Metal chalcogenides are one of the most important class of compounds in the field of Inorganic Chemistry. A wide variety of chalco-anion building blocks provides excellent opportunities to synthesize new compounds with unique structure and properties, essential drives in maximizing technological impact.
In this dissertation, the exploratory synthesis of new mixed-metal chalcogenide compounds is carried out. The novel phases were characterized using a wide spectrum of techniques, and their properties were investigated.
The project started by investigating the synthesis of zeolite-like chalcogenides using a solid-state reaction. As a result, the thioaluminogermanate Na(AlS2)(GeS2)4 was synthesized with successful insertion of Al3+ cations into the chalcogenogermanate framework. This effectively extended the structural chemistry for this family of materials and approximated them to the aluminosilicate zeolites. The crystal structure of Na(AlS2)(GeS2)4 displayed a [(AlS2)(GeS2)4]1- 3D polyanionic framework, in which Al and Ge atoms share atomic positions and Na cations occupy the channels in-between. At room temperature and in a solvent medium, this compound exhibits a unique cation-exchange property with monovalent Ag+ and Cu+ ions, resulting in the formation of the isostructural compounds Ag(AlS2)(GeS2)4 and Cu(AlS2)(GeS2)4. The replacement of Na+ in the parent compound with Ag+ or Cu+ results in enhanced properties such as higher stability in air and narrower bandgap energies. The completeness of the ion-exchange reactions was confirmed using various analytical tools including single crystal XRD, EDX, and 23Na NMR.
Following this initial success, a systematic study was carried out to synthesize unknown phases of transition and main group mixed-metal chalcogenides. As a result, the first example of an alkali/transition metal thioaluminate compound K2Cu3AlS4 was synthesized. For this, a solid-state reaction with K2S acting as a self-flux was used. The crystal structure of K2Cu3AlS4 consists of [Cu3AlS4]2- polyanionic anti-PbO type layers, in which Al and Cu atoms share the atomic positions, separated by K+ cations. The coordination environments of the Al and K cations were confirmed by solid-state 27Al and 39K NMR spectroscopies. The optical property and thermal stability of this new quaternary compound were also studied.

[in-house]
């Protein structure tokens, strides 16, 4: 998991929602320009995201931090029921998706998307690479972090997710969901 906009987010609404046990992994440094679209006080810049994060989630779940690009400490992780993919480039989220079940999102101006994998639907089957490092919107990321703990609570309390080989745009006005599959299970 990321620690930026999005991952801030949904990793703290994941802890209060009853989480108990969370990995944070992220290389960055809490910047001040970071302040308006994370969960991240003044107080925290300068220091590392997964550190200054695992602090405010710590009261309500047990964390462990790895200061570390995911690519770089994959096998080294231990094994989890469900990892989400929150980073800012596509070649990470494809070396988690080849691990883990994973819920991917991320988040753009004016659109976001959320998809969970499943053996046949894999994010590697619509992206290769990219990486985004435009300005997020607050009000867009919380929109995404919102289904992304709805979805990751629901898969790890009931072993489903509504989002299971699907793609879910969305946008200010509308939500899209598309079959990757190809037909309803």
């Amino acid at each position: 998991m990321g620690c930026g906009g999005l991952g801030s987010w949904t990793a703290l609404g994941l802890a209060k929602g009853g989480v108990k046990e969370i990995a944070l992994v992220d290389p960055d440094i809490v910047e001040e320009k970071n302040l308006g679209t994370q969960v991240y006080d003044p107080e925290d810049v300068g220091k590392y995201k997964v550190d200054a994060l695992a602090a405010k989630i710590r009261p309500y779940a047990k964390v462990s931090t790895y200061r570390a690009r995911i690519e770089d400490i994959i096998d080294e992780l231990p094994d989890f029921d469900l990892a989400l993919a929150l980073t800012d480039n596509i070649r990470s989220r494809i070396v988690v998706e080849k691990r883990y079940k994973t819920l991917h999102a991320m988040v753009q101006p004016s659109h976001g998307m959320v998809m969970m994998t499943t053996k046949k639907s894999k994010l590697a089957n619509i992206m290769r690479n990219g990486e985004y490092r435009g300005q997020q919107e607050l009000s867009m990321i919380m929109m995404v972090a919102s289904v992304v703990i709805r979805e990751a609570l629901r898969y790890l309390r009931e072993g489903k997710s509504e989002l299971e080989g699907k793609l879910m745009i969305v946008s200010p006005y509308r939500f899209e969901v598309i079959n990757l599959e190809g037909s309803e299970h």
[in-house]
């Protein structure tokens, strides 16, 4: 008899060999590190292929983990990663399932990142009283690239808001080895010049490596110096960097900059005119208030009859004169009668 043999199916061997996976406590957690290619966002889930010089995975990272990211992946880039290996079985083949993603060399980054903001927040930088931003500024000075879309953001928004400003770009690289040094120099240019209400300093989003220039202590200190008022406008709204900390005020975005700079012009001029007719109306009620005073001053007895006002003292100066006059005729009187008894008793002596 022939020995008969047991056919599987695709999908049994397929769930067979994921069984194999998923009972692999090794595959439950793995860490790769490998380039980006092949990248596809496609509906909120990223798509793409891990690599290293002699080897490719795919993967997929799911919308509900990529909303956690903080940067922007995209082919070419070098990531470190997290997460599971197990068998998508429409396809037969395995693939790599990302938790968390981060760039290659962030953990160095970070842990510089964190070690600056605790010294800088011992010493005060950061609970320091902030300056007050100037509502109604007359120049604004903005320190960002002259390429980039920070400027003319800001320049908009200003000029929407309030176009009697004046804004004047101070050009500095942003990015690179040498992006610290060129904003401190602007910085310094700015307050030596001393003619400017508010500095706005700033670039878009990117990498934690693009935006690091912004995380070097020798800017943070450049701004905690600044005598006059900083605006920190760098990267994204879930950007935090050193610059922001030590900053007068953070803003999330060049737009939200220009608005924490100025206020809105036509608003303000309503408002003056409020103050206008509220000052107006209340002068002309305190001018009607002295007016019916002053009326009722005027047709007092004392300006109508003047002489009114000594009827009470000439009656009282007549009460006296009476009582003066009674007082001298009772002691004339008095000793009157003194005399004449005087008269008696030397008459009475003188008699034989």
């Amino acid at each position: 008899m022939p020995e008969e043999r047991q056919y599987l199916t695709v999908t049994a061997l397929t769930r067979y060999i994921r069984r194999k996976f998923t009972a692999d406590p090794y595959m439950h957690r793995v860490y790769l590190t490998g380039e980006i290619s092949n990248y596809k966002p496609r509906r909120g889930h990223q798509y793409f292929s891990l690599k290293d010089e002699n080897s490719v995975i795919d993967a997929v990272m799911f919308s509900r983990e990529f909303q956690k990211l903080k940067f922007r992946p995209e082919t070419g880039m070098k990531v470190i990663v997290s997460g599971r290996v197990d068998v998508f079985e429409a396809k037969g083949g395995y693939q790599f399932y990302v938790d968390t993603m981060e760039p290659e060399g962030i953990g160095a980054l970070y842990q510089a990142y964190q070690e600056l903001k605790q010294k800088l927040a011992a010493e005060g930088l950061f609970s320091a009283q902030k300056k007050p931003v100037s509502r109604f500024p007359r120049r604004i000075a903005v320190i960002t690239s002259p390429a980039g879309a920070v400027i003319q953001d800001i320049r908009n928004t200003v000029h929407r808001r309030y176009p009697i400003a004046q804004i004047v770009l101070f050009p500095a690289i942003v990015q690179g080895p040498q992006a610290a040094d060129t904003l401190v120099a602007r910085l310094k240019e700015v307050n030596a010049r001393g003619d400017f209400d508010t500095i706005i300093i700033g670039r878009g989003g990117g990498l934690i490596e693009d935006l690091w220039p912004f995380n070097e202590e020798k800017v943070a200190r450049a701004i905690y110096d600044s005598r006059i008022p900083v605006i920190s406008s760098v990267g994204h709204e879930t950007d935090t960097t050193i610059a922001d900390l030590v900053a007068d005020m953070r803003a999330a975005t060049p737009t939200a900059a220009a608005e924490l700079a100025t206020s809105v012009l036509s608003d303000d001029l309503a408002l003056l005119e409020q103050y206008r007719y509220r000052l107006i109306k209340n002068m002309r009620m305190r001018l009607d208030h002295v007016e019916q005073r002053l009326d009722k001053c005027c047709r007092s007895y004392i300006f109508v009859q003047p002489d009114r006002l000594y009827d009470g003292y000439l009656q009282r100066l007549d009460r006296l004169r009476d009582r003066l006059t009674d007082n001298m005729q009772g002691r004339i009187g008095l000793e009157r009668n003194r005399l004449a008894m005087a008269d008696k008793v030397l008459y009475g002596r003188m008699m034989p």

The mixed-metal chalcogenides class is not restricted only to purely inorganic components; it can also be extended to inorganic-organic hybrid materials. In an attempt to synthesize main group chalcogenides mixed with transition metal complexes, the new compound [Ni(en)3]GeS2(OH)2•H2O was obtained. In the complex cation [Ni(en)3]2+, the ethylenediamine (en) ligands are bidentate to the Ni2+ through the N atoms resulting in a distorted octahedral geometry which is charge balanced by the rarely observed [GeS2(OH)2]2- tetrahedral anion. In agreement with single crystal data, the solid-state 1H NMR spectrum exhibits four signals corresponding to the -CH2 and NH2 protons of the (en) in addition to the H2O and -OH protons. This compound exhibits a paramagnetic response, studied by EPR spectroscopy and ZFC/FC magnetization measurements. The
optical properties including UV-Vis absorption and photoluminescence emission were also measured.
Knowing that it was possible to synthesize various types of mixed-metal chalcogenides, the focus was shifted to the production of those with interesting functional properties. In this way, Na2BiSbQ4 (Q = S, Se, Te) compounds were synthesized by reacting Bi and Sb in the corresponding Na2Q flux. The three phases obtained are isostructural and crystallize with NaCl-type structure. The unique feature of these structures is the existence of only one crystallographic metal site in the unit cell (where Bi, Sb and Na share the same atomic position). These mix of position sites provide the desirable lattice complexity with a totally random distribution of Na, Bi and Sb atoms. As expected, extremely low thermal conductivities at room temperature have been observed for the studied phases. The optical properties, solid-state 27Na NMR spectra, chemical and thermal stabilities are discussed.
|Date of Award
- Physical Sciences and Engineering
|Pedro M.F.J. Costa (Supervisor)
- Inorganic synthesis
- Solid state chemistry